Plenary Statement - Women's Major Group on Sustainable Development


Third International Conference on Small Islands Developing States
1-4 September 2014, Apia Samoa


Women’s Major Group on Sustainable Development

Gender Equality: Transforming the S.A.M.O.A Pathway Towards a Sustainable Future

Distinguished Chair; Delegates; Friends;

This  statement  today  is  made  on  behalf  of  SIDs  feminist,  gender-equality  and women’s rights advocates represented here in Samoa by an intergenerational team working across many areas of sustainable development.

We acknowledge the clear focus on gender equality, women’s human rights and empowerment in the S.A.M.O.A Pathway document. We are particularly pleased with the emphasis on women smallholders and small-scale food producers but call for fuller recognition of fisher women and those working in aquaculture, tourism, and for better safeguards for the security and empowerment of women working in non-traditional sectors.

We also acknowledge the political commitment demonstrated through the UN Women and WMG organized High Level side event on ‘Gender and Women’s Empowerment: Beyond Beijing+20 and the Post 2015 Development Agenda’ held yesterday, with the Governments of Samoa, Tuvalu and St Vincent and the Grenadines, and the SPC.

What we need now is a clear S.A.M.O.A Pathway implementation plan.

In such implementation, WMG reiterate that women and girls must never be instrumentalised. Women are not just implementers of development, but full rights bearers. We therefore welcome the clear commitment to end all forms of sexual and gender based violence, and to end all forms of discrimination against women. We urge that these issues remain front-and-centre in governmental positions for upcoming multilateral agreements.

We also call for clear affirmation of sexual and reproductive health and rights (SRHR), as central to realization of all other civil, political, economic, social and cultural rights. We commend Tonga, Vanuatu, Aruba, UK, the EU and others for strong supportive statements at this Conference. Young women advocates are also leading calls for Comprehensive Sexuality Education (CSE). We commend SIDS States already integrating such approaches, including Vanuatu, Fiji and others, and those such as Helen Clark, UNDP Administrator who affirmed this call, and on full recognition of SRHR.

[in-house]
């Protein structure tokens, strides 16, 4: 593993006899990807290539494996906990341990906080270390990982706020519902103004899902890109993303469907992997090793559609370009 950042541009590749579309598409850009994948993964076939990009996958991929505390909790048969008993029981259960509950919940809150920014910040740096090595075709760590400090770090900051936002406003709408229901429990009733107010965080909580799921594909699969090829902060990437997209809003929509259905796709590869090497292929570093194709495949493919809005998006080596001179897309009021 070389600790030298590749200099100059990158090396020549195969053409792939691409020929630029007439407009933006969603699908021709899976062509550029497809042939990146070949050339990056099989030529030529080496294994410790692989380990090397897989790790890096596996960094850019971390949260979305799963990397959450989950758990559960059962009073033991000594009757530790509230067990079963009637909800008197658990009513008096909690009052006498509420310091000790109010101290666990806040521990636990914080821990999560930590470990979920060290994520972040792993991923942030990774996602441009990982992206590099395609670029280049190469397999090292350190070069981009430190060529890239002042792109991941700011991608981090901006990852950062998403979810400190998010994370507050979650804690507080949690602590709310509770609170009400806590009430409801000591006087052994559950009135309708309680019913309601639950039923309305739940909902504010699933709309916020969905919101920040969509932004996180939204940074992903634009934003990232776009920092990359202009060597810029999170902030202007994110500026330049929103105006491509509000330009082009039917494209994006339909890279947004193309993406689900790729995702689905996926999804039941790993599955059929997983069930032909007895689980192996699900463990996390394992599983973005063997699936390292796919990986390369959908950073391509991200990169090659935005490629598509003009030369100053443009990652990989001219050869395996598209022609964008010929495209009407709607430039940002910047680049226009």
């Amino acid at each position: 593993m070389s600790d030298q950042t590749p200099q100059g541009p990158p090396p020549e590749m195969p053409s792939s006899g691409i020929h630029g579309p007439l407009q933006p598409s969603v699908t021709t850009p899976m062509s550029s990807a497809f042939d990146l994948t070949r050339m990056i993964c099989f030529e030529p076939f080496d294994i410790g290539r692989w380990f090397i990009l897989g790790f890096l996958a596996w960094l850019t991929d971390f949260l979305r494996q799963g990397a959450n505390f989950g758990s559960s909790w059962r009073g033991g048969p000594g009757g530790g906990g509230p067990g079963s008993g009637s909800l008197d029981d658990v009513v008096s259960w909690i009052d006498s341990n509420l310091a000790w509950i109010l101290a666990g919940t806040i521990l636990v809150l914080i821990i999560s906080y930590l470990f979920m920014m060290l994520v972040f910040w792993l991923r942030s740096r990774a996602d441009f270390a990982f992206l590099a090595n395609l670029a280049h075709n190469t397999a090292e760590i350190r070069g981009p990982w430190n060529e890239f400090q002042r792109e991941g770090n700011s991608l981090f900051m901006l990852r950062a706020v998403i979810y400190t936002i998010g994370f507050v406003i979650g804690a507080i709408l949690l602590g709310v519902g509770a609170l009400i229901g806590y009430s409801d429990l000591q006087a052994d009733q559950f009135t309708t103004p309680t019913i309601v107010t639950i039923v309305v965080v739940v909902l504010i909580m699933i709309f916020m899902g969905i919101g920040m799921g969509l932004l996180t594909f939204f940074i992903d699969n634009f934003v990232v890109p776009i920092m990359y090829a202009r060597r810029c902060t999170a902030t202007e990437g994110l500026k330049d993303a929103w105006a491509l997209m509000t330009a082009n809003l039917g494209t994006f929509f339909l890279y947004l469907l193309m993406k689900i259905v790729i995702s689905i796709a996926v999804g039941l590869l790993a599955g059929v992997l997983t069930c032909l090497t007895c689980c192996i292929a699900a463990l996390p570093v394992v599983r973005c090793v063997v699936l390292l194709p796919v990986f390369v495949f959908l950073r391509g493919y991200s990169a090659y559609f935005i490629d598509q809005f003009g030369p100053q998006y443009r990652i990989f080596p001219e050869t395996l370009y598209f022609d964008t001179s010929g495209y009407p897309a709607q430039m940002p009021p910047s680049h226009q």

Unfortunately, many SIDS States still criminalize adult same-sex relationships, enabling violence and discrimination against people with diverse sexual orientation and gender identity. This is contrary to universal human rights, and our traditions of fluidity, community care and wellbeing of all islander people. We look forward to removal of these archaic laws and penal codes, most from colonial pasts and now repealed in those origin countries, but still left over in ours. It is time to end another colonial hangover.

Further, we call for ratification and implementation of the Convention on the Rights of Persons with Disabilities (CRPD), with draw-down to national laws and policies. We also call for specific attention to intersectional discriminations faced by women and girls with disabilities. Therefore it is essential to recognize disability as a cross-cutting issue and we call for disability mainstreaming in all priority areas. Similarly, we support the calls of the Major Group Forum Outcome statement, and those of the Indigenous Peoples and Children and Youth Major Groups.

We commend SIDS leadership on climate change adaptation, mitigation and loss and damage as core to all development agreements. We commend those States and non-state actors now working actively on gender and climate change initiatives, on oceans health, and in particular using a biosphere approach to sustainable development recognizing interdependence of atmospheric, terrestrial and marine systems.  Overall, we call for a future that is post-extractivist, with renewable, affordable and accessible energy technologies shared with SIDS under a ‘technology transfer’ pillar. We also call on SIDS members to prioritise climate-induced cross-border displacement in the human rights protection agenda, warranting urgent international attention, and for States to fulfil their obligations under the legally-binding conventions in the Chemicals & Wastes cluster, including the new Minamata Convention on Mercury.

We reiterate that in this discussion of partnerships, the’Global Partnership for Development’ must never be collapsed into the idea of ‘Partnerships’ in the plural. The Global Partnership for Development is specific, principally between governments of south and north countries, with north countries taking the lead in providing resources and means of implementation. A genuine and balanced global partnership requires all actors to prohibit, rather than perpetuate any global obstacles to sustainable development.

Finally, to be good-faith partners, ALL governments, business and international institutions must assess and address the impact of their policies and agreements on human rights inside and outside their borders.

The WMG will work with all partners of goodwill to ensure that the lives of women, girls, transpeople and men and boys in the SIDS states are rich, full and long, and that ALL SIDS people can look to the S.A.M.O.A Pathway to implement meaningful strategies and partnerships to deal with the many complex issues we must now all face in coming decades.

We thank you.


*Statement presented on behalf of WMG by Shirley Tagi, Coordinator, Diverse Voices and Action for Equality, Fiji;
DAWN associate; Pacific Feminist Coalition on SRHR; PPGCCSD;